Chinese joint ventures with global corporations such as Panasonic, Pepsi and Nestle are among 33 multinational companies that the government has blacklisted for causing water pollution, according to a non-governmental organization.
The Institute of Public & Environmental Affairs has compiled a list of more than 2,700 serious polluters on its website at www.ipe.org.cn but added that pollution by domestic companies is even more severe.
Ma Jun, director of the institute, said he collated information released by environmental watchdogs over the past three years, but this is the first time such a list has been compiled.
"I was very surprised to see well-known names in global business listed as water polluters in China," Ma said.
Some of the companies listed are joint ventures with the world's top 500 corporations.
Panasonic Battery (Shanghai) Co Ltd was named by Shanghai’s environmental protection bureau in June this year and also last year for releasing wastewater not sufficiently treated. Pepsi-Cola International (Changchun) Co Ltd was criticized for a similar reason in 2005.
Nestle Sources Shanghai Ltd's bottled water manufacturing plant also made the list for starting operation before its wastewater treatment facilities had passed an environmental impact assessment.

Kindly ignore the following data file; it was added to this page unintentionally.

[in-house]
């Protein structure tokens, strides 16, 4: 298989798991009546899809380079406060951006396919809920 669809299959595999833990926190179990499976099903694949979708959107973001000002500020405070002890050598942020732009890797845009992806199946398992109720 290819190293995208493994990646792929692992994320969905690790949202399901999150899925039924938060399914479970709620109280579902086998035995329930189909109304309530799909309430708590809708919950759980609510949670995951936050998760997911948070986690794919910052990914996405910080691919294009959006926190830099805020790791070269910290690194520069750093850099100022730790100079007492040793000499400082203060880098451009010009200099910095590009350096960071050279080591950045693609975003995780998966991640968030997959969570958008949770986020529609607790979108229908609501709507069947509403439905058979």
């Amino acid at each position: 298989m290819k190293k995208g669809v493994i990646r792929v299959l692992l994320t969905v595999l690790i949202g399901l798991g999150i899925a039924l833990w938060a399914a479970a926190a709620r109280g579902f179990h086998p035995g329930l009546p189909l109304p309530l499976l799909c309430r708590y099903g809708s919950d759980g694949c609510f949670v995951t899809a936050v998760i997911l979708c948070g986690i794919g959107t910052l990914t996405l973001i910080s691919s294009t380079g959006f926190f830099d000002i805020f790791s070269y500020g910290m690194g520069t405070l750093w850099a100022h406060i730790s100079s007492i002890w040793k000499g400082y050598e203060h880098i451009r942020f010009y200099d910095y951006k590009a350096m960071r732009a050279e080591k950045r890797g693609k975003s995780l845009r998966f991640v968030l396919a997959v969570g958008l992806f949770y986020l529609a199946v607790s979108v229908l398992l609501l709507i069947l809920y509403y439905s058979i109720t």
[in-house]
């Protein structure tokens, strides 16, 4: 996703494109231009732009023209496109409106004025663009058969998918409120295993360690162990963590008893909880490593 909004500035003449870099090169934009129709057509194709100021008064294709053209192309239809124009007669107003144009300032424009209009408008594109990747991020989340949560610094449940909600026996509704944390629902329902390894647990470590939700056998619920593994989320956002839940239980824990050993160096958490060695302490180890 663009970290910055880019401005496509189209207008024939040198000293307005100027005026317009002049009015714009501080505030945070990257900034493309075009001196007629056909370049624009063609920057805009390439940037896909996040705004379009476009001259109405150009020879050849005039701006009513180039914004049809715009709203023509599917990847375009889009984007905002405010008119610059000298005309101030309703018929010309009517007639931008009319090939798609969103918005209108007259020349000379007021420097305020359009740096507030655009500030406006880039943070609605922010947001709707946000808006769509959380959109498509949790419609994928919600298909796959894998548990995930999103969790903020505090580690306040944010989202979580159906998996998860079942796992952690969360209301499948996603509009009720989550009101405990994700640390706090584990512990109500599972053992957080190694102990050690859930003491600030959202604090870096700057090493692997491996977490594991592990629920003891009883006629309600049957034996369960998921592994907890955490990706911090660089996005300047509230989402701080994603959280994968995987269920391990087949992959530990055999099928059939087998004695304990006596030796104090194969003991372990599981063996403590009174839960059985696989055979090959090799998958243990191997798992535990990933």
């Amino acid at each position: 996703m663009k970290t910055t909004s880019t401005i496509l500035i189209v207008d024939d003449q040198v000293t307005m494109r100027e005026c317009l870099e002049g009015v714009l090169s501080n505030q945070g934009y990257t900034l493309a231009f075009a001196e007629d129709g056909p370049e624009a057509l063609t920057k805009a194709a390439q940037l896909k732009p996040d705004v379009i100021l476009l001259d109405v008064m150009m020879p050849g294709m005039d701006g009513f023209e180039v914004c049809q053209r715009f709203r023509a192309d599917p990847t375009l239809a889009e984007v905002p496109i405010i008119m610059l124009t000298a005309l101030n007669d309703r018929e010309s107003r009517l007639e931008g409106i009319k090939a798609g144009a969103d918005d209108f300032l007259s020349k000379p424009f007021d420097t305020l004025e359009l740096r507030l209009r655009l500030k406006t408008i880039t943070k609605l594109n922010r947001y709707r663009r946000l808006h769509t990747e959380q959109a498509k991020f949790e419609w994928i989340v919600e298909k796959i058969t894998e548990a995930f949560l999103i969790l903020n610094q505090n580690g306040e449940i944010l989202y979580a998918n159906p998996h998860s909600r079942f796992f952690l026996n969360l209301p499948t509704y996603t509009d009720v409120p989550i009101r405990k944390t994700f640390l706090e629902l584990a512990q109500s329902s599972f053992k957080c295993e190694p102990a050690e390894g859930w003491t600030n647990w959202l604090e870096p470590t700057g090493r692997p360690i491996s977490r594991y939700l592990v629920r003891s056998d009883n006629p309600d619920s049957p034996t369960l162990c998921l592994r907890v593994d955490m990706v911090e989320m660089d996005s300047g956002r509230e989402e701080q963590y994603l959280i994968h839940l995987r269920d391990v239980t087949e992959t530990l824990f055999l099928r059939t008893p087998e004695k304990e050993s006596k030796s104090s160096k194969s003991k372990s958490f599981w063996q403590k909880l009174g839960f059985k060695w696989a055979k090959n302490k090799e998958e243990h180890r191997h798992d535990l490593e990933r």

"These are only some of the water pollution violations committed by multinational companies in China, since our website has yet to cover information about air and solid waste pollution," Ma said.
"The parent companies in their home countries are models for environmental protection. But they have slackened their efforts in China," added Ma.
Ma blamed the companies' pursuit of profits but also said glaring loopholes were left by China's weak law enforcement and public supervision.
This is the first time the public has come to know the companies are violators, he said, because official websites contain only sporadic information about polluters.
However, when Southern Weekend, a Guangzhou-based newspaper, checked with those companies, most of them reportedly justified the violations as "accidents," "oversight" or as "having no alternatives."
(China Daily October 27, 2006)